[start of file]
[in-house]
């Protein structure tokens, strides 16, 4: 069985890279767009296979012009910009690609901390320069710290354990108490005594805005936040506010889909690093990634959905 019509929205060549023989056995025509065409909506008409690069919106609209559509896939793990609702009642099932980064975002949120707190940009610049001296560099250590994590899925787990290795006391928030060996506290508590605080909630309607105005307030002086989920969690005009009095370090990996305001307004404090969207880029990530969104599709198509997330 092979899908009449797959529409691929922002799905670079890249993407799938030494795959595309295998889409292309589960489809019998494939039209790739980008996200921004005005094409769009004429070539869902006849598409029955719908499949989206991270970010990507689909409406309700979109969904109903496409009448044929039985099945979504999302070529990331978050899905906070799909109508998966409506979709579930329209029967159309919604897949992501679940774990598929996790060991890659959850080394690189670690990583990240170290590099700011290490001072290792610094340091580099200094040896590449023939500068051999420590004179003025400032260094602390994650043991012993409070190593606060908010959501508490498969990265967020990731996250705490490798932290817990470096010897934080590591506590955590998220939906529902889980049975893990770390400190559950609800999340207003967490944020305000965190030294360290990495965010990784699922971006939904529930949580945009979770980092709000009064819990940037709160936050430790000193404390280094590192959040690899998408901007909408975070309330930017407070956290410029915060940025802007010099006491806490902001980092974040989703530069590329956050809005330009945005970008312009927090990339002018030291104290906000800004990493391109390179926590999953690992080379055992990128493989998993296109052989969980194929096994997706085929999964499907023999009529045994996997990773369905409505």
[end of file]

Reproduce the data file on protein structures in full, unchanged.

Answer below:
[in-house]
């Protein structure tokens, strides 16, 4: 069985890279767009296979012009910009690609901390320069710290354990108490005594805005936040506010889909690093990634959905 019509929205060549023989056995025509065409909506008409690069919106609209559509896939793990609702009642099932980064975002949120707190940009610049001296560099250590994590899925787990290795006391928030060996506290508590605080909630309607105005307030002086989920969690005009009095370090990996305001307004404090969207880029990530969104599709198509997330 092979899908009449797959529409691929922002799905670079890249993407799938030494795959595309295998889409292309589960489809019998494939039209790739980008996200921004005005094409769009004429070539869902006849598409029955719908499949989206991270970010990507689909409406309700979109969904109903496409009448044929039985099945979504999302070529990331978050899905906070799909109508998966409506979709579930329209029967159309919604897949992501679940774990598929996790060991890659959850080394690189670690990583990240170290590099700011290490001072290792610094340091580099200094040896590449023939500068051999420590004179003025400032260094602390994650043991012993409070190593606060908010959501508490498969990265967020990731996250705490490798932290817990470096010897934080590591506590955590998220939906529902889980049975893990770390400190559950609800999340207003967490944020305000965190030294360290990495965010990784699922971006939904529930949580945009979770980092709000009064819990940037709160936050430790000193404390280094590192959040690899998408901007909408975070309330930017407070956290410029915060940025802007010099006491806490902001980092974040989703530069590329956050809005330009945005970008312009927090990339002018030291104290906000800004990493391109390179926590999953690992080379055992990128493989998993296109052989969980194929096994997706085929999964499907023999009529045994996997990773369905409505």